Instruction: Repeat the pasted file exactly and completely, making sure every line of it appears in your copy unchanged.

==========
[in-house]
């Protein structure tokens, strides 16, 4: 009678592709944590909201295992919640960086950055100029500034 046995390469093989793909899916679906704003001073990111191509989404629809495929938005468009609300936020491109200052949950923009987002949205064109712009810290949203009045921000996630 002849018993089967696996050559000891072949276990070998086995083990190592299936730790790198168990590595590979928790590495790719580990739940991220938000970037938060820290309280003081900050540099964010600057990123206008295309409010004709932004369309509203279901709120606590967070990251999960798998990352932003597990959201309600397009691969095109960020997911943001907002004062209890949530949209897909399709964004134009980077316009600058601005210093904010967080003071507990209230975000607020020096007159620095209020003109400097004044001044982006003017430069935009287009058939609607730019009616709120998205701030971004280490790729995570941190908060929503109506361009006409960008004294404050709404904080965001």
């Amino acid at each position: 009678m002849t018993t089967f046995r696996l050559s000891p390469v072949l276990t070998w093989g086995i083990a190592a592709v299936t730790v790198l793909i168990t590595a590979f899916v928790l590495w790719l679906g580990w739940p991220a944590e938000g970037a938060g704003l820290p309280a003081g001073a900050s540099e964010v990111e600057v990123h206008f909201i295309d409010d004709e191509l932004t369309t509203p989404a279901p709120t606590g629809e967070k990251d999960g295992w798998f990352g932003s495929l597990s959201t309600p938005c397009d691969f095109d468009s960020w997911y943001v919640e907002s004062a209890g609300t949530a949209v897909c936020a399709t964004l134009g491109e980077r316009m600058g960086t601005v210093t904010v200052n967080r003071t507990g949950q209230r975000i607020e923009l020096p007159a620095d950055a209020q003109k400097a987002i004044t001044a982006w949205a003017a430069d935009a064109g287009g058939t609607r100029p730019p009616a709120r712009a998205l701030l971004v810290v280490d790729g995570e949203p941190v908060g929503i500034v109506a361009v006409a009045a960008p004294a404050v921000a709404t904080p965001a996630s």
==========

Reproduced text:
[in-house]
């Protein structure tokens, strides 16, 4: 009678592709944590909201295992919640960086950055100029500034 046995390469093989793909899916679906704003001073990111191509989404629809495929938005468009609300936020491109200052949950923009987002949205064109712009810290949203009045921000996630 002849018993089967696996050559000891072949276990070998086995083990190592299936730790790198168990590595590979928790590495790719580990739940991220938000970037938060820290309280003081900050540099964010600057990123206008295309409010004709932004369309509203279901709120606590967070990251999960798998990352932003597990959201309600397009691969095109960020997911943001907002004062209890949530949209897909399709964004134009980077316009600058601005210093904010967080003071507990209230975000607020020096007159620095209020003109400097004044001044982006003017430069935009287009058939609607730019009616709120998205701030971004280490790729995570941190908060929503109506361009006409960008004294404050709404904080965001």
């Amino acid at each position: 009678m002849t018993t089967f046995r696996l050559s000891p390469v072949l276990t070998w093989g086995i083990a190592a592709v299936t730790v790198l793909i168990t590595a590979f899916v928790l590495w790719l679906g580990w739940p991220a944590e938000g970037a938060g704003l820290p309280a003081g001073a900050s540099e964010v990111e600057v990123h206008f909201i295309d409010d004709e191509l932004t369309t509203p989404a279901p709120t606590g629809e967070k990251d999960g295992w798998f990352g932003s495929l597990s959201t309600p938005c397009d691969f095109d468009s960020w997911y943001v919640e907002s004062a209890g609300t949530a949209v897909c936020a399709t964004l134009g491109e980077r316009m600058g960086t601005v210093t904010v200052n967080r003071t507990g949950q209230r975000i607020e923009l020096p007159a620095d950055a209020q003109k400097a987002i004044t001044a982006w949205a003017a430069d935009a064109g287009g058939t609607r100029p730019p009616a709120r712009a998205l701030l971004v810290v280490d790729g995570e949203p941190v908060g929503i500034v109506a361009v006409a009045a960008p004294a404050v921000a709404t904080p965001a996630s």